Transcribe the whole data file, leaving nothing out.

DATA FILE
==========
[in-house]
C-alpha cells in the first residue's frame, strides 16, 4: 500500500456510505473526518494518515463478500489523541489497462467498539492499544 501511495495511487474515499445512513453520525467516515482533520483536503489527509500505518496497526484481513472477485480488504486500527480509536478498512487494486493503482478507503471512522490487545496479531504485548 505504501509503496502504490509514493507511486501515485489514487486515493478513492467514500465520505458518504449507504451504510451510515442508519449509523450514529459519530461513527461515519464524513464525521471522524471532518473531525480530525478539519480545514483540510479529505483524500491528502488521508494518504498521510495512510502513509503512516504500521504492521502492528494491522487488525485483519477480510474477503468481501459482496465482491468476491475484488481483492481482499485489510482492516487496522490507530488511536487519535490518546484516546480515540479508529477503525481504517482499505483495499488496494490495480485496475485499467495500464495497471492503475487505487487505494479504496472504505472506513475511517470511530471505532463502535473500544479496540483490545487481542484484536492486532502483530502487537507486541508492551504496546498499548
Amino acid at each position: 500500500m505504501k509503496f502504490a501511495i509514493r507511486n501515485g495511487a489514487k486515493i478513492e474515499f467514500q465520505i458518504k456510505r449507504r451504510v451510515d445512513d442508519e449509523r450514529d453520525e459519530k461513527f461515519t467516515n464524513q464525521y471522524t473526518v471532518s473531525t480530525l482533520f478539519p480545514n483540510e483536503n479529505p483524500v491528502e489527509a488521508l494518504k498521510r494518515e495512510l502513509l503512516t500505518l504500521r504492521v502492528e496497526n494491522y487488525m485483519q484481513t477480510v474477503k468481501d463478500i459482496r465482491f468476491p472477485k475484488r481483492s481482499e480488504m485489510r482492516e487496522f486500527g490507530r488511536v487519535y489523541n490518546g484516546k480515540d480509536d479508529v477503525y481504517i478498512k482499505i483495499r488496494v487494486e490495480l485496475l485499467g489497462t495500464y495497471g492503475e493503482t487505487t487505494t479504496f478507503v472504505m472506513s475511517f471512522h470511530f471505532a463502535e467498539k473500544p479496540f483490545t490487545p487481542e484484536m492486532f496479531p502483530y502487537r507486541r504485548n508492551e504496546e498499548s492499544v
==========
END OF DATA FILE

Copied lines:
[in-house]
C-alpha cells in the first residue's frame, strides 16, 4: 500500500456510505473526518494518515463478500489523541489497462467498539492499544 501511495495511487474515499445512513453520525467516515482533520483536503489527509500505518496497526484481513472477485480488504486500527480509536478498512487494486493503482478507503471512522490487545496479531504485548 505504501509503496502504490509514493507511486501515485489514487486515493478513492467514500465520505458518504449507504451504510451510515442508519449509523450514529459519530461513527461515519464524513464525521471522524471532518473531525480530525478539519480545514483540510479529505483524500491528502488521508494518504498521510495512510502513509503512516504500521504492521502492528494491522487488525485483519477480510474477503468481501459482496465482491468476491475484488481483492481482499485489510482492516487496522490507530488511536487519535490518546484516546480515540479508529477503525481504517482499505483495499488496494490495480485496475485499467495500464495497471492503475487505487487505494479504496472504505472506513475511517470511530471505532463502535473500544479496540483490545487481542484484536492486532502483530502487537507486541508492551504496546498499548
Amino acid at each position: 500500500m505504501k509503496f502504490a501511495i509514493r507511486n501515485g495511487a489514487k486515493i478513492e474515499f467514500q465520505i458518504k456510505r449507504r451504510v451510515d445512513d442508519e449509523r450514529d453520525e459519530k461513527f461515519t467516515n464524513q464525521y471522524t473526518v471532518s473531525t480530525l482533520f478539519p480545514n483540510e483536503n479529505p483524500v491528502e489527509a488521508l494518504k498521510r494518515e495512510l502513509l503512516t500505518l504500521r504492521v502492528e496497526n494491522y487488525m485483519q484481513t477480510v474477503k468481501d463478500i459482496r465482491f468476491p472477485k475484488r481483492s481482499e480488504m485489510r482492516e487496522f486500527g490507530r488511536v487519535y489523541n490518546g484516546k480515540d480509536d479508529v477503525y481504517i478498512k482499505i483495499r488496494v487494486e490495480l485496475l485499467g489497462t495500464y495497471g492503475e493503482t487505487t487505494t479504496f478507503v472504505m472506513s475511517f471512522h470511530f471505532a463502535e467498539k473500544p479496540f483490545t490487545p487481542e484484536m492486532f496479531p502483530y502487537r507486541r504485548n508492551e504496546e498499548s492499544v